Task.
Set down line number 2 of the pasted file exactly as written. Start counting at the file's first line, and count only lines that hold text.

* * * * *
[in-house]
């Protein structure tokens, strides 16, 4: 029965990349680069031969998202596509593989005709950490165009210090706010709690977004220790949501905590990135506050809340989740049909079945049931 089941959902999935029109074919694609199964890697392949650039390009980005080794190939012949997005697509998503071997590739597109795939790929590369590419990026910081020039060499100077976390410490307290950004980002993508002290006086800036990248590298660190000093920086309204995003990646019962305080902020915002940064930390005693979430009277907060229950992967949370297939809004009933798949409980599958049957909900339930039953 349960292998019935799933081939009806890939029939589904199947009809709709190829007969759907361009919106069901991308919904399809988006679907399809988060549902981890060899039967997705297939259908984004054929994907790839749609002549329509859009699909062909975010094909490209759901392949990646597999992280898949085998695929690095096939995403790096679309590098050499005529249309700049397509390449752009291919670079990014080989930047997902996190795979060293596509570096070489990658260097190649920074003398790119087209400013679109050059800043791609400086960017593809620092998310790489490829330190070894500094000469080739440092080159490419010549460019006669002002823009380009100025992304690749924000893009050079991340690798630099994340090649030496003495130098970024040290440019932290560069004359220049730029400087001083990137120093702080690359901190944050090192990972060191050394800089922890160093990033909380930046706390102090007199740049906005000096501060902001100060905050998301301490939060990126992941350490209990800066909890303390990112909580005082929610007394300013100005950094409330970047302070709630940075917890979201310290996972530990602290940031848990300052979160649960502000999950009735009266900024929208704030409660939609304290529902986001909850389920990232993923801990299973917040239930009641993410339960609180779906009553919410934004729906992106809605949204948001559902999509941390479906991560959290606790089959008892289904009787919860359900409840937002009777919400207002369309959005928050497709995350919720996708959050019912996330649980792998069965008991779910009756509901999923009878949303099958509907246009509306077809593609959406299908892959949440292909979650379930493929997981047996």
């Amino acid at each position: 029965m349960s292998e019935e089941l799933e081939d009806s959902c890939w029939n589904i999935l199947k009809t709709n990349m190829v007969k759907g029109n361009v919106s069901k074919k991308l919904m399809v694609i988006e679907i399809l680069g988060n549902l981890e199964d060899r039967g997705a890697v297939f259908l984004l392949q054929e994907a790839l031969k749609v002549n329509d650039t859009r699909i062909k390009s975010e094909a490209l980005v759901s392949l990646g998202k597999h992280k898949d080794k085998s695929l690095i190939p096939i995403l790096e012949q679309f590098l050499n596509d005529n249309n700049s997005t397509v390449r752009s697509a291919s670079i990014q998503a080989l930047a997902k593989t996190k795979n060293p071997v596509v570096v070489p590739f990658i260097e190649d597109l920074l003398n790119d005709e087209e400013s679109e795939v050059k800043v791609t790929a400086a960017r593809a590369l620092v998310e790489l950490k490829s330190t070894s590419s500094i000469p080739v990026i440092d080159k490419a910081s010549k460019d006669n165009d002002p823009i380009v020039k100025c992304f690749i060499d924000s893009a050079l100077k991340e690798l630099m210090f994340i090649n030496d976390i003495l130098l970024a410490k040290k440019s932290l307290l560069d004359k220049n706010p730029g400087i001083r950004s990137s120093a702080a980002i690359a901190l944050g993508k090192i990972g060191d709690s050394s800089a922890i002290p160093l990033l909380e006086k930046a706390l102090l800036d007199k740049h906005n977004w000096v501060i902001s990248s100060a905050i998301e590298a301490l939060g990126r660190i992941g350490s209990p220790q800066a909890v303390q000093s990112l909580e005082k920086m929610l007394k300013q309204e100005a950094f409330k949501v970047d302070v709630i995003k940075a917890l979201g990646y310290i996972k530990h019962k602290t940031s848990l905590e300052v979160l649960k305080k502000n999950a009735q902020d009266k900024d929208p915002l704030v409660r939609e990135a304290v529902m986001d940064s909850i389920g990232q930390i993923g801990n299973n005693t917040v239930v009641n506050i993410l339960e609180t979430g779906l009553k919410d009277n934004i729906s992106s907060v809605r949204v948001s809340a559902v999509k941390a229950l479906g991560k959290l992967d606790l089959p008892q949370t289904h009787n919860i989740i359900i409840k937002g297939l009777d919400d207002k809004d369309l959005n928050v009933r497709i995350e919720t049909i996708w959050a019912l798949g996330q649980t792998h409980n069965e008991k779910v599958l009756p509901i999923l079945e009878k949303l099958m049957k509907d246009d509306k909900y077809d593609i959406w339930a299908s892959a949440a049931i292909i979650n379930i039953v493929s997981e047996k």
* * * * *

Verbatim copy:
């Protein structure tokens, strides 16, 4: 029965990349680069031969998202596509593989005709950490165009210090706010709690977004220790949501905590990135506050809340989740049909079945049931 089941959902999935029109074919694609199964890697392949650039390009980005080794190939012949997005697509998503071997590739597109795939790929590369590419990026910081020039060499100077976390410490307290950004980002993508002290006086800036990248590298660190000093920086309204995003990646019962305080902020915002940064930390005693979430009277907060229950992967949370297939809004009933798949409980599958049957909900339930039953 349960292998019935799933081939009806890939029939589904199947009809709709190829007969759907361009919106069901991308919904399809988006679907399809988060549902981890060899039967997705297939259908984004054929994907790839749609002549329509859009699909062909975010094909490209759901392949990646597999992280898949085998695929690095096939995403790096679309590098050499005529249309700049397509390449752009291919670079990014080989930047997902996190795979060293596509570096070489990658260097190649920074003398790119087209400013679109050059800043791609400086960017593809620092998310790489490829330190070894500094000469080739440092080159490419010549460019006669002002823009380009100025992304690749924000893009050079991340690798630099994340090649030496003495130098970024040290440019932290560069004359220049730029400087001083990137120093702080690359901190944050090192990972060191050394800089922890160093990033909380930046706390102090007199740049906005000096501060902001100060905050998301301490939060990126992941350490209990800066909890303390990112909580005082929610007394300013100005950094409330970047302070709630940075917890979201310290996972530990602290940031848990300052979160649960502000999950009735009266900024929208704030409660939609304290529902986001909850389920990232993923801990299973917040239930009641993410339960609180779906009553919410934004729906992106809605949204948001559902999509941390479906991560959290606790089959008892289904009787919860359900409840937002009777919400207002369309959005928050497709995350919720996708959050019912996330649980792998069965008991779910009756509901999923009878949303099958509907246009509306077809593609959406299908892959949440292909979650379930493929997981047996």